In the field of new disclosure on innovation and change, Genghis Khan and Mongolia have their fans. Kevin Kelly, the former editor of wiredspent months in this country and wrote a long essay entitled What Mongolian nomads teach us about the digital future. Kelly left the Mongolian capital, Ulaanbaatar, to venture into the steppes and see how the inhabitants of these challenging areas move all their belongings twice a year, carrying only the essentials. The rest is provided by nature, and for Kelly the same will happen with our digital environment in the places we travel.
“From new discoveries we also know that Genghis Khan had a brutal side, but also another one of greater tolerance, less known: he allowed religious freedom in the territories he conquered and was the founder of the custom of giving diplomatic immunity to envoys and ambassadors from other regions.”, remarks Elio Rodríguez Marquina, a professional in Economic Sciences from Tucuman, who closely follows this agenda. There are several economists from the region who have traveled to Mongolia and are scholars of the history and culture of that country; among others, Eric Parrado, the chief economist of the IDB and María Laura Alzua, economist of Cedlas de la Plata.
This lesser-known tolerant side meant that, for some political scientists who defended his figure, Mongolia democratized “at the speed of light” once Soviet rule ended in 1990: that same year there were free elections and the following the new Constitution.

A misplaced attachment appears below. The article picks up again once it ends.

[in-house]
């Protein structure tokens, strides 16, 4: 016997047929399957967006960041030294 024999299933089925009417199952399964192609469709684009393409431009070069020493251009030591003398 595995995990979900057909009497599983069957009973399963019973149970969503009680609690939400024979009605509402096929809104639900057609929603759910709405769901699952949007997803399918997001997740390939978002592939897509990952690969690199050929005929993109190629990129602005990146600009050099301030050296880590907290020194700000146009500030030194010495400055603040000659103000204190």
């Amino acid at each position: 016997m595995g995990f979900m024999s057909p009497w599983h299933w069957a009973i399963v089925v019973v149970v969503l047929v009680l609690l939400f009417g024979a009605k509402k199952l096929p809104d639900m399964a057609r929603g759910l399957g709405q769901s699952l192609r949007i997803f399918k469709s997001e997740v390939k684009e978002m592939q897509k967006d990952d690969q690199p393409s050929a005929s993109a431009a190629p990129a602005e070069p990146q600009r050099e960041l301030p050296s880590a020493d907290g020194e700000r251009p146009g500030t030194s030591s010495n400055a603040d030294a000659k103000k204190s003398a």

In his best seller The ego is your enemyRyan Holiday devotes an entire chapter to highlighting how the Great Khan’s openness to learning was a key to his military success. It is also a paradigmatic case of senior revolution: the leader dedicated himself to learning all his life from him. In the places he conquered he first asked to meet the wise men and the most knowledgeable people, whom he never executed. He died at the age of 72 waging war against generals half his age, whom he defeated thanks to his experience and flexibility. “He never fought the same battle twice,” says one of his biographers.
“He was a perpetual student, whose incredible victories were the result of his ability to absorb the best technologies, practices and innovations from every culture he came into contact with,” Holiday remarks. “He was the greatest conqueror in history because he was open to learning more than any other conqueror who ever lived.” the author continues.
“He used Chinese engineers to build new machines to tear down walls, and German miners to get supplies for his army. Arriving in a new realm he summoned his scribes, astronomers, physicians, and thinkers. He facilitated the arrival of lemons in China and noodles in Europe, he globalized Persian rugs, French blacksmithing and Islam. He lowered taxes and eliminated them for doctors and teachers, ”says the author of The ego…
Contrary to popular belief, greater knowledge is a career that often follows the path of humility. Physicist John Wheeler, one of the hydrogen bomb theorists, once observed that “as the island of our knowledge grows, so does its outline separating us from the sea of our ignorance.” The wisdom of Socrates: “I only know that I know nothing.”